X marks the spot. Well, perhaps if you’re digging for gold. With Facebook, however, it’s another story, especially when it comes to banning someone from your page.
Personally, I don’t like the thought of it. It’s a very negative thing to do. On the other hand, the purpose is to get rid of that negativity that’s causing conflict on your page.
It’s the story…of a lovely lady…
Meet Karen, former fan of Groovy Reflections (my “other” biz). The page currently has 4,573 fans and 1,113 are “talking about this”. It’s a page that has lots of participation.
But Karen does not participate. She never “likes” a post, nor does she comment. About six months ago, she suddenly started sharing posts from the page to other pages or groups, stripping off the sourcing of where she took the post from. Here's an example:
This is the original post on Groovy Reflections.
And here is what Karen posted on another page:
Is this stealing or sharing? The majority of the posts were music videos from YouTube (like the example), however, a few were original photographs that I uploaded to the site. No, I didn't watermark them (have now started doing that).
When this started six months ago, we tried to smoke her out by asking her to comment. She didn't respond. Plan B. I joined a group she was in and contacted the owner about her. He didn’t care. So I commented right on one of her “posts”. She commented back and was, softly speaking, unreasonable. Her language was colorful.
I responded in a civil tone. She again responded in a similar fashion as previously implying that I didn’t “own” anything.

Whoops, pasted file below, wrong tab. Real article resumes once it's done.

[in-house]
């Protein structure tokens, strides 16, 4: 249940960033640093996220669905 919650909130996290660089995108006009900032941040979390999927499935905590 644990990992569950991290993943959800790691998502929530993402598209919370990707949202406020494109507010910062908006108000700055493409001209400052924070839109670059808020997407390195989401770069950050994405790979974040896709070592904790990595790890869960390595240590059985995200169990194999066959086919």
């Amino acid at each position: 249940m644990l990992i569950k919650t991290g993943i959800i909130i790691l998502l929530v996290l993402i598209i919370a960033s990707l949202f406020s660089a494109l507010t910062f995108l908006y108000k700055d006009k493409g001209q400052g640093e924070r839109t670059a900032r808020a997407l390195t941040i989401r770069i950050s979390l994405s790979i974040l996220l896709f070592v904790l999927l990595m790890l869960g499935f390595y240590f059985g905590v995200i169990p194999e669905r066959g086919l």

Then, POOF! The entire post was gone. And wham! Karen blocked me. She did stop sharing posts on Groovy Reflections. At least, until a few days ago.
I couldn’t easily ban her from the site. WHY? Because to ban someone they have to either be a recent fan so that you can find them in the fan list or they have to comment on the page. One of my admins graciously scanned back in time in an attempt to find her and found her commenting in October 2011.
But I, personally, couldn’t ban her. I couldn’t see her, since she blocked my profile. So an admin did the honors. And since then, after all the time we’ve spent, I’ve learned just exactly what banning does. The user can...
- ...still see all your posts since they are public, however, they can’t like or comment on them.
- ...still “like” your page, and your posts will be in their news feed.
- ...share your posts.
Conclusion: It is useless and a waste of energy to ban someone from your page in a situation such as this one. It means nothing. It does nothing. Karen can still take whatever she wants from the page.
Facebook, I ask you: Why even have banning then? It serves no purpose in this case though it somewhat useful for removing spammers (they’ll be back with a new account eventually though). Why not include “another level” of “banishment” where they can’t see your page at all so that is truly “permanently banning”? Call it “eliminating” since that is putting an end to something. This would make it final. Done.
At the top of my wish list: More control over pages please, Facebook.
X doesn’t mark the spot.
This is X for the Blogging A to Z Challenge. Here’s V and W. More MODern Marketing can be found on Facebook, Twitter, and Google+. And now, what could be more fitting than a tune from the Los Angeles band X?